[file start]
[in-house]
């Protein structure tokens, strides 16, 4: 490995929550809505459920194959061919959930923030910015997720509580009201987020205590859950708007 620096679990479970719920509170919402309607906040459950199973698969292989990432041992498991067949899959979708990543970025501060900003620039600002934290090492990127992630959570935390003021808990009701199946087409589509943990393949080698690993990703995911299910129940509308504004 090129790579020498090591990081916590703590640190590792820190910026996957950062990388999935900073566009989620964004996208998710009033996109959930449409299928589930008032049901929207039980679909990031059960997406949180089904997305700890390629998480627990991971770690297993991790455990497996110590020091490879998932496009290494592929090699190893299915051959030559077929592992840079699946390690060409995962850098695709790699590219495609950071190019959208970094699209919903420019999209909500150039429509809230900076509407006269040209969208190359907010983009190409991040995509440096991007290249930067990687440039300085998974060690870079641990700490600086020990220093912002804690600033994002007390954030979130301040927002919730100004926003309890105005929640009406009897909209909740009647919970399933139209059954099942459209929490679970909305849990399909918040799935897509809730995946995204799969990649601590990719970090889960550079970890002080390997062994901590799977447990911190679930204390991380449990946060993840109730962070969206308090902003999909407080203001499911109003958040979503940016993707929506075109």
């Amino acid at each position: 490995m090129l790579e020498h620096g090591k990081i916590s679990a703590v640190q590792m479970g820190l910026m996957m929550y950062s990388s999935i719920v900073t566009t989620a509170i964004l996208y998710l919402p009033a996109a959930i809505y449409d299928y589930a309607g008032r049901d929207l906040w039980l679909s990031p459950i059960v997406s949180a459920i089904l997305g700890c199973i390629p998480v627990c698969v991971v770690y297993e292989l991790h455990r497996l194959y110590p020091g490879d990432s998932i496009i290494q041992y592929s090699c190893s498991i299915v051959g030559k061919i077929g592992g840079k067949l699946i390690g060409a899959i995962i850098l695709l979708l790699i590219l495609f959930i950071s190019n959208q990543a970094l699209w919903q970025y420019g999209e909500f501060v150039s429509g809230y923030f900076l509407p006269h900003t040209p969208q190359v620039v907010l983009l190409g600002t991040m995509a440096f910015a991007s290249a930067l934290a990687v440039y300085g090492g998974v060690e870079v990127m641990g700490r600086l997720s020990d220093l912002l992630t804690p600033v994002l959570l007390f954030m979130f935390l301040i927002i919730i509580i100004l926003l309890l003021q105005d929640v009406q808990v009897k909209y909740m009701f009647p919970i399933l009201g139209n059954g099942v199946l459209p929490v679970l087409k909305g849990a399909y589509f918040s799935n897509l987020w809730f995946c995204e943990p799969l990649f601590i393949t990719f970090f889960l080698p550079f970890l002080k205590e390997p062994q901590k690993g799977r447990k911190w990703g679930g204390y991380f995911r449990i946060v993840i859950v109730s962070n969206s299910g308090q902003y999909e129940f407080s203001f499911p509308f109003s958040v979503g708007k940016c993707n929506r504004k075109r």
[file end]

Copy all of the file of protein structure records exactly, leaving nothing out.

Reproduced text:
[in-house]
């Protein structure tokens, strides 16, 4: 490995929550809505459920194959061919959930923030910015997720509580009201987020205590859950708007 620096679990479970719920509170919402309607906040459950199973698969292989990432041992498991067949899959979708990543970025501060900003620039600002934290090492990127992630959570935390003021808990009701199946087409589509943990393949080698690993990703995911299910129940509308504004 090129790579020498090591990081916590703590640190590792820190910026996957950062990388999935900073566009989620964004996208998710009033996109959930449409299928589930008032049901929207039980679909990031059960997406949180089904997305700890390629998480627990991971770690297993991790455990497996110590020091490879998932496009290494592929090699190893299915051959030559077929592992840079699946390690060409995962850098695709790699590219495609950071190019959208970094699209919903420019999209909500150039429509809230900076509407006269040209969208190359907010983009190409991040995509440096991007290249930067990687440039300085998974060690870079641990700490600086020990220093912002804690600033994002007390954030979130301040927002919730100004926003309890105005929640009406009897909209909740009647919970399933139209059954099942459209929490679970909305849990399909918040799935897509809730995946995204799969990649601590990719970090889960550079970890002080390997062994901590799977447990911190679930204390991380449990946060993840109730962070969206308090902003999909407080203001499911109003958040979503940016993707929506075109």
């Amino acid at each position: 490995m090129l790579e020498h620096g090591k990081i916590s679990a703590v640190q590792m479970g820190l910026m996957m929550y950062s990388s999935i719920v900073t566009t989620a509170i964004l996208y998710l919402p009033a996109a959930i809505y449409d299928y589930a309607g008032r049901d929207l906040w039980l679909s990031p459950i059960v997406s949180a459920i089904l997305g700890c199973i390629p998480v627990c698969v991971v770690y297993e292989l991790h455990r497996l194959y110590p020091g490879d990432s998932i496009i290494q041992y592929s090699c190893s498991i299915v051959g030559k061919i077929g592992g840079k067949l699946i390690g060409a899959i995962i850098l695709l979708l790699i590219l495609f959930i950071s190019n959208q990543a970094l699209w919903q970025y420019g999209e909500f501060v150039s429509g809230y923030f900076l509407p006269h900003t040209p969208q190359v620039v907010l983009l190409g600002t991040m995509a440096f910015a991007s290249a930067l934290a990687v440039y300085g090492g998974v060690e870079v990127m641990g700490r600086l997720s020990d220093l912002l992630t804690p600033v994002l959570l007390f954030m979130f935390l301040i927002i919730i509580i100004l926003l309890l003021q105005d929640v009406q808990v009897k909209y909740m009701f009647p919970i399933l009201g139209n059954g099942v199946l459209p929490v679970l087409k909305g849990a399909y589509f918040s799935n897509l987020w809730f995946c995204e943990p799969l990649f601590i393949t990719f970090f889960l080698p550079f970890l002080k205590e390997p062994q901590k690993g799977r447990k911190w990703g679930g204390y991380f995911r449990i946060v993840i859950v109730s962070n969206s299910g308090q902003y999909e129940f407080s203001f499911p509308f109003s958040v979503g708007k940016c993707n929506r504004k075109r």